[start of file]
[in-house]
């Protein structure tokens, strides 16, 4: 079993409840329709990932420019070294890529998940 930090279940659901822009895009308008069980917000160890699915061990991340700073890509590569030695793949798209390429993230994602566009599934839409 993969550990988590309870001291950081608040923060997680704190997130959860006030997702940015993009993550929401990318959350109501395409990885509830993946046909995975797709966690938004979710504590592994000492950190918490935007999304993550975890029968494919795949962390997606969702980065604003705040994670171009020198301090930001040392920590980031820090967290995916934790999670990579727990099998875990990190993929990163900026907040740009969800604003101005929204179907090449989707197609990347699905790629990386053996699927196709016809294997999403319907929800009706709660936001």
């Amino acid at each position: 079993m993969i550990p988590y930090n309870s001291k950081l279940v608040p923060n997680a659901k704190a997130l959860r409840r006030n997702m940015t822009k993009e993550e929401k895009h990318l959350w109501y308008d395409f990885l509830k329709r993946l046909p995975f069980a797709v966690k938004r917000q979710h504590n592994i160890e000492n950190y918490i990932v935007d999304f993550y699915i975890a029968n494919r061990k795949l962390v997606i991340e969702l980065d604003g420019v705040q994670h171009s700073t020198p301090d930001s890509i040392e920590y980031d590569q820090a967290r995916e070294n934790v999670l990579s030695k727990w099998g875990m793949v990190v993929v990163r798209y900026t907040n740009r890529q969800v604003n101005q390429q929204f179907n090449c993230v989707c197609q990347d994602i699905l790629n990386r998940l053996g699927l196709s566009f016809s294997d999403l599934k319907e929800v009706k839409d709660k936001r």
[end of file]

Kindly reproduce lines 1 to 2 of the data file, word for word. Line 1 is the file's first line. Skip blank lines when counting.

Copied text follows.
[in-house]
């Protein structure tokens, strides 16, 4: 079993409840329709990932420019070294890529998940 930090279940659901822009895009308008069980917000160890699915061990991340700073890509590569030695793949798209390429993230994602566009599934839409 993969550990988590309870001291950081608040923060997680704190997130959860006030997702940015993009993550929401990318959350109501395409990885509830993946046909995975797709966690938004979710504590592994000492950190918490935007999304993550975890029968494919795949962390997606969702980065604003705040994670171009020198301090930001040392920590980031820090967290995916934790999670990579727990099998875990990190993929990163900026907040740009969800604003101005929204179907090449989707197609990347699905790629990386053996699927196709016809294997999403319907929800009706709660936001």